How to Grow Bacopa: The Complete Bacopa Flower Guide

Ornamental bacopa flowers - Latin name - Chaenostoma cordatum
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Botanical Name
Chaenostoma cordatum, aka Sutera cordata
Plant Type
Hardiness Zone

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Planting, Growing, and Caring for Bacopa

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Let your garden overflow with Bacopa (Chaenostoma cordatum)! This fast-growing annual boasts cascading stems covered in vibrant blooms from late spring to fall. Discover Bacopa’s easy care needs, including sun and shade tolerance and watering tips. Learn how to grow stunning Bacopa displays in containers, hanging baskets, or groundcover!

About Bacopa

Let it snow! The Chaenostoma cordatum, aka Sutera cordata, cultivar ‘Snowflake’ offers a blizzard of crisp, white, five-lobe flowers and evergreen foliage on lush, trailing stems. A South African native, what we know today as C. cordatum has been the subject of a number of genus reassignments and common name changes since the early part of the 19th century and has been known at one time or another as Sutera diffusus, Bacopa cordata (which is technically incorrect, inasmuch as Bacopa is the genus for water hyssop), and simply “bacopa.”

This fast-growing plant blooms abundantly from late spring to first fall frost in sun, with adequate water. Although best known for its white flowers, bacopa also has cultivars that produce flowers in blue, pink, and purple. Bacopa is also grown as a ground cover.

C. cordatum is a winter annual or perennial in Zones 9 to 11 and treated as an annual elsewhere.


Bacopa can be propagated by cuttings, but gardeners are advised to purchase plants. 

The plant is not particular about pH or soil, but its medium must drain well. It can not tolerate standing water, which may lead to root rot.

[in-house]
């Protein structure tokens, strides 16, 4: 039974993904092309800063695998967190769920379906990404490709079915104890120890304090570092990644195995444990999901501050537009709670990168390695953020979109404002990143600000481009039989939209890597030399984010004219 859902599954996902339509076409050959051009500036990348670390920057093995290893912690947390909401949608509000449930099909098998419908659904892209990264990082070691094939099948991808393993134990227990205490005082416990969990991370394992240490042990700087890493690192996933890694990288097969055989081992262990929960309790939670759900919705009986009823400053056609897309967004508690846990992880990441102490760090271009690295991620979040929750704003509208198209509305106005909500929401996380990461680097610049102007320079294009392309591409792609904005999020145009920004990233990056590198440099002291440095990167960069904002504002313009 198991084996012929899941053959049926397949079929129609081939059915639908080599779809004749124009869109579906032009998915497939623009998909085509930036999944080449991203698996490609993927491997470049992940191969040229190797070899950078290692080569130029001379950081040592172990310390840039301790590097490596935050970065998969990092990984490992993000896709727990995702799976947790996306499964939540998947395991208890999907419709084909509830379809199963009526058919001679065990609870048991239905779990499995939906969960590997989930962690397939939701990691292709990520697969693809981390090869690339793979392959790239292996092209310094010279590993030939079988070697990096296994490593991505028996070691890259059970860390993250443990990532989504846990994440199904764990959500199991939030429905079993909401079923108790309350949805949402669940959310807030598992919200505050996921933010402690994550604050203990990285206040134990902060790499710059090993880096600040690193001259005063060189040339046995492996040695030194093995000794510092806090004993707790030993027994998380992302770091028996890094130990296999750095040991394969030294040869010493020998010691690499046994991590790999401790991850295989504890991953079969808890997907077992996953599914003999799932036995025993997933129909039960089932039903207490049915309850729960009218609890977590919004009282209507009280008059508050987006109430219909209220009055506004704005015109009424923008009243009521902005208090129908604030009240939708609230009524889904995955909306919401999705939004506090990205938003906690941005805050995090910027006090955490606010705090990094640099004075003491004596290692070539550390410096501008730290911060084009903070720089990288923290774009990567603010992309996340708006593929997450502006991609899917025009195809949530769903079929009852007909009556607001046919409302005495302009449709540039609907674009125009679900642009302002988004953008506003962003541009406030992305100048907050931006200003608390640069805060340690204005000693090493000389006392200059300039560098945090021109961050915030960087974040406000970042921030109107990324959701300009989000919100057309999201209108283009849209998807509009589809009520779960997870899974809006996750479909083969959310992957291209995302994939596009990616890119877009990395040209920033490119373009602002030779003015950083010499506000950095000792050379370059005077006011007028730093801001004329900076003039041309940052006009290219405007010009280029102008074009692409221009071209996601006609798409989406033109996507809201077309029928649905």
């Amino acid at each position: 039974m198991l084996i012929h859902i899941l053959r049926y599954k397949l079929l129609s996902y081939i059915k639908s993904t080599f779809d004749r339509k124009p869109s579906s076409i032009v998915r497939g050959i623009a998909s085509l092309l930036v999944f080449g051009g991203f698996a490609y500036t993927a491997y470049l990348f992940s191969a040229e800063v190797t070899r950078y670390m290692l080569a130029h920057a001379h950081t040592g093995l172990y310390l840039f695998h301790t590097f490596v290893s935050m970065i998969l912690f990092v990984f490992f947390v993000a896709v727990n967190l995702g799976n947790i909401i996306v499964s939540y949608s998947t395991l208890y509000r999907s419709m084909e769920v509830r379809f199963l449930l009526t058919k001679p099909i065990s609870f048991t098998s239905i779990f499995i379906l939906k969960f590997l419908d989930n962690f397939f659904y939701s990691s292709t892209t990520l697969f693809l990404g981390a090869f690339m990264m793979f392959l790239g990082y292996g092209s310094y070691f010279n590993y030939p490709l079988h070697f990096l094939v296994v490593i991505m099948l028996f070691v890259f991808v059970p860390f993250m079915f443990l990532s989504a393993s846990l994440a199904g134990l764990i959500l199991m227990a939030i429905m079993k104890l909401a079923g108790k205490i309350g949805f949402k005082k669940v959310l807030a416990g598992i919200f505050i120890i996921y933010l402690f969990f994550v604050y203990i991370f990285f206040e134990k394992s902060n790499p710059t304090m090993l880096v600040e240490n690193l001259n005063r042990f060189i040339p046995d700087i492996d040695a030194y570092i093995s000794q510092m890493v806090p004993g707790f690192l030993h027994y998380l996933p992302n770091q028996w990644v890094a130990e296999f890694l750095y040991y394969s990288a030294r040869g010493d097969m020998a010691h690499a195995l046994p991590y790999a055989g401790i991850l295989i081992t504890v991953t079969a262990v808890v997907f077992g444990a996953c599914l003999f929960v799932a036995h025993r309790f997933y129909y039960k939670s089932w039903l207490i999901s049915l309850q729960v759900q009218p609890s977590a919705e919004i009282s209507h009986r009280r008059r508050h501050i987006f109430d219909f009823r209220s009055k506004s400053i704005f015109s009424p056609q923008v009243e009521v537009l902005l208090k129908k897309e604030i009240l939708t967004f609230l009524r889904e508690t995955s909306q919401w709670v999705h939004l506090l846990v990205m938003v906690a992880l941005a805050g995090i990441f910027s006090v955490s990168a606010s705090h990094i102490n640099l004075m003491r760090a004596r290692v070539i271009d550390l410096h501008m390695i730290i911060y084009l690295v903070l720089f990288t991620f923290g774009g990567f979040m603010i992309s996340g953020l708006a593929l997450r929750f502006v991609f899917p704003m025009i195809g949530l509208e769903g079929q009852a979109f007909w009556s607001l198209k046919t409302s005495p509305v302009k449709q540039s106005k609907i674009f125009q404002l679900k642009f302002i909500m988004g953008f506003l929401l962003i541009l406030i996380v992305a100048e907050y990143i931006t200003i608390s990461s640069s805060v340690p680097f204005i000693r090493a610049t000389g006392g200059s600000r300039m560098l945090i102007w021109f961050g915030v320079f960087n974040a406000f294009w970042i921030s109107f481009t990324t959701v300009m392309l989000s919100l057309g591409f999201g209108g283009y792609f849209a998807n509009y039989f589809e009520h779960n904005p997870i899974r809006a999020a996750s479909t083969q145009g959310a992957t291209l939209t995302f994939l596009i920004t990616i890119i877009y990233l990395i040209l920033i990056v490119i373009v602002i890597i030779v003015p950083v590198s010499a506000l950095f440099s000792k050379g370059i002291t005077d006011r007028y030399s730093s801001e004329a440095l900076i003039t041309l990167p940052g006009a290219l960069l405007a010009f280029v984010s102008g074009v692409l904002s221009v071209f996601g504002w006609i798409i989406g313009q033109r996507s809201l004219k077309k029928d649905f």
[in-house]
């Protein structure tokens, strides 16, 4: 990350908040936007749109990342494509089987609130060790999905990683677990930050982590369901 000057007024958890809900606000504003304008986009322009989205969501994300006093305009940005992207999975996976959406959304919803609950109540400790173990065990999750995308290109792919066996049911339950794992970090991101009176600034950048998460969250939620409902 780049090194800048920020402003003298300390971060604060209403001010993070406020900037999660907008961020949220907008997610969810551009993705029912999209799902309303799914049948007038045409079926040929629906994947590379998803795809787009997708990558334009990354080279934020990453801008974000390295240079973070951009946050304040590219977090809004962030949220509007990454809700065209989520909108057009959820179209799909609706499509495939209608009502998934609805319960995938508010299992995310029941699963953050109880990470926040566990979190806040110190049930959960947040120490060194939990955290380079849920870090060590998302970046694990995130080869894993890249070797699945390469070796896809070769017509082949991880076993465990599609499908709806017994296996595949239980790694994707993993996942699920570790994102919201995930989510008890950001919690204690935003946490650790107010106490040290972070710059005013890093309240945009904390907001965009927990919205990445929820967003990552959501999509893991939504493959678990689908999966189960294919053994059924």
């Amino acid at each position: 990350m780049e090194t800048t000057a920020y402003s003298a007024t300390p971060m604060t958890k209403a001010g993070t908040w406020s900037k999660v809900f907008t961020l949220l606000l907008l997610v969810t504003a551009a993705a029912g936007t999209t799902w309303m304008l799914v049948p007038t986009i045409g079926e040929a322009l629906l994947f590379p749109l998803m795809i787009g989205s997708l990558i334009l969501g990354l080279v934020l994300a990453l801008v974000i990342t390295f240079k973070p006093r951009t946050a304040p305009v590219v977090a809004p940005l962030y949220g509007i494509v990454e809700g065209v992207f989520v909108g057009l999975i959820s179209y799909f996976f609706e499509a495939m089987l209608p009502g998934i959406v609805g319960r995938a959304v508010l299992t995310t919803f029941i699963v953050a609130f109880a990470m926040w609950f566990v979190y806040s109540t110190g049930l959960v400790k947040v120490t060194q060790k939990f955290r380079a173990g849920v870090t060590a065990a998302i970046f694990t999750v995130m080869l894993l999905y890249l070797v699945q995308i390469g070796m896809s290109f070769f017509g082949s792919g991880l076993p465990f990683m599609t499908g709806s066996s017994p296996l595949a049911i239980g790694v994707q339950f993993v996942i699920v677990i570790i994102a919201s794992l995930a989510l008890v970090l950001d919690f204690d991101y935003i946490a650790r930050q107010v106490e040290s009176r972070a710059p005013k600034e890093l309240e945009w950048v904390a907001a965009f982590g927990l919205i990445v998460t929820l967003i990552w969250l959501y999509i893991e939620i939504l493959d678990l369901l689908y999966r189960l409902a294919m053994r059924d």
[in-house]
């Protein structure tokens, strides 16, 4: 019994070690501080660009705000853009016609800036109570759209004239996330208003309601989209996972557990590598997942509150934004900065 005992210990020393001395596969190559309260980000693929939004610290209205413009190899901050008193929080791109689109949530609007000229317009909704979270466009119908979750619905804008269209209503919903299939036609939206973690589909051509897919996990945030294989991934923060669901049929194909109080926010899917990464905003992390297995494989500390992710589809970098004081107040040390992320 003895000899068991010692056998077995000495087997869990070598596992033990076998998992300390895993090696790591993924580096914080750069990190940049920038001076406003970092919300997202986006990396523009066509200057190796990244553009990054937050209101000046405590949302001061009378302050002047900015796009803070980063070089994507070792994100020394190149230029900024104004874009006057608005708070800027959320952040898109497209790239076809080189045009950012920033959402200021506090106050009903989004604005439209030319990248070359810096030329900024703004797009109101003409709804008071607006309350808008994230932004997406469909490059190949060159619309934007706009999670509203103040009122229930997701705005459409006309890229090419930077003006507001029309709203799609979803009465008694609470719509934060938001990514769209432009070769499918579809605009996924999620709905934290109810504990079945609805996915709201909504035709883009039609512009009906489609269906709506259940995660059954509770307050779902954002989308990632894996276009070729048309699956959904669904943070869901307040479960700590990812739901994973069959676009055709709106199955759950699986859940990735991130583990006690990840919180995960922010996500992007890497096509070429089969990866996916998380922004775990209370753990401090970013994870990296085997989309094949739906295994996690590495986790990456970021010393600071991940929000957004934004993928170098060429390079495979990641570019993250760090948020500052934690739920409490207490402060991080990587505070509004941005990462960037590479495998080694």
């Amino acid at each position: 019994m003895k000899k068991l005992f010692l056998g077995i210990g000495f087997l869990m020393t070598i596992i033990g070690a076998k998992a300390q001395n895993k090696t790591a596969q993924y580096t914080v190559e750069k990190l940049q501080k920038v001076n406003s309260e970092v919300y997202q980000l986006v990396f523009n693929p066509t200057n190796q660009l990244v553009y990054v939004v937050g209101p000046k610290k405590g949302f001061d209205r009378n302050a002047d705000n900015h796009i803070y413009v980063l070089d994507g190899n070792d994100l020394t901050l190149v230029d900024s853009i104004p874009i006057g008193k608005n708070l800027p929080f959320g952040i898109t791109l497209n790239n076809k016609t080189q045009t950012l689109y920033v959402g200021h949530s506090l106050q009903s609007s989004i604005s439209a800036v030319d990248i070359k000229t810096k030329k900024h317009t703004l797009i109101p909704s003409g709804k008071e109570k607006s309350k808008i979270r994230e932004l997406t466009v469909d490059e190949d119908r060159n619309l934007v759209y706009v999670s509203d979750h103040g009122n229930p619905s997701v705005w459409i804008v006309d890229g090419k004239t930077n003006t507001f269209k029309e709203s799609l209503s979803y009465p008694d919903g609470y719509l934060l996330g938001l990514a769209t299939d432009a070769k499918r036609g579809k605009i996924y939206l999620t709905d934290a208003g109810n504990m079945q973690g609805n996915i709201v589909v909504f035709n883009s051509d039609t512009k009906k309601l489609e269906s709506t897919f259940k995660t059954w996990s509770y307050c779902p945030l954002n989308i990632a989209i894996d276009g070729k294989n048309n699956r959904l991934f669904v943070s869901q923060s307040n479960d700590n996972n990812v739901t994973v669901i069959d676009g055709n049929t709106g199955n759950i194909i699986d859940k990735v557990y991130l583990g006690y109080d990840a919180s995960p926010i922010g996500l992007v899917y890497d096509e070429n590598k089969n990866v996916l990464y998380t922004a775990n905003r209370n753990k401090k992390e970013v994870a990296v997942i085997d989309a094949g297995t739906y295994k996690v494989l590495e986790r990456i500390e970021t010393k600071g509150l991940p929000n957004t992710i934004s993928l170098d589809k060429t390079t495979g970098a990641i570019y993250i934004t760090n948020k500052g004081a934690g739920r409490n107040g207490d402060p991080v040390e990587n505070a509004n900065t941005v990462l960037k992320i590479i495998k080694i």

If you choose to plant Bacopa in a container or hanging basket in potting mix amended with compost or organic matter.

Bakopa, Sutera diffusus, Bacopa diffusus blooms with small multicolored flowers.
Bacopa looks beautiful when grown in baskets.


Provide bacopa with full sun to partial shade, with consistent moisture, or give it morning sun and afternoon shade. Note that extreme heat may cause it to lose vigor.

Water generously and regularly; avoid complete dryness. Bloom and bud drop may be a sign of drought stress. If this occurs and is not severe, continue watering and allow about 2 weeks for blooms to return. 

Apply a balanced liquid fertilizer (10-10-10) every 1 to 2 weeks.

Bacopa is self-cleaning; no deadheading is necessary. Prune to remove dead stems under foliage, if necessary.

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Wit and Wisdom

  • The Bacopa genus, commonly known as water hyssop, includes more than 70 aquatic plants that are typically found growing in moist areas such as marshes, bogs, and water gardens and along streams and rivers. Its members have white flowers and small, relatively thick, succulent evergreen leaves.


Diseases: Botrytis blight, Phytophthora crown and root rot, powdery mildew, viruses. 

Pests: aphids, thrips, whiteflies

About The Author

Carol Connare

As the 14th editor of The Old Farmer’s Almanac, Carol Connare works with writers and other editors to develop “new, useful, and entertaining matter” for the annual Almanac as well as books, calendars, and other publications. Read More from Carol Connare

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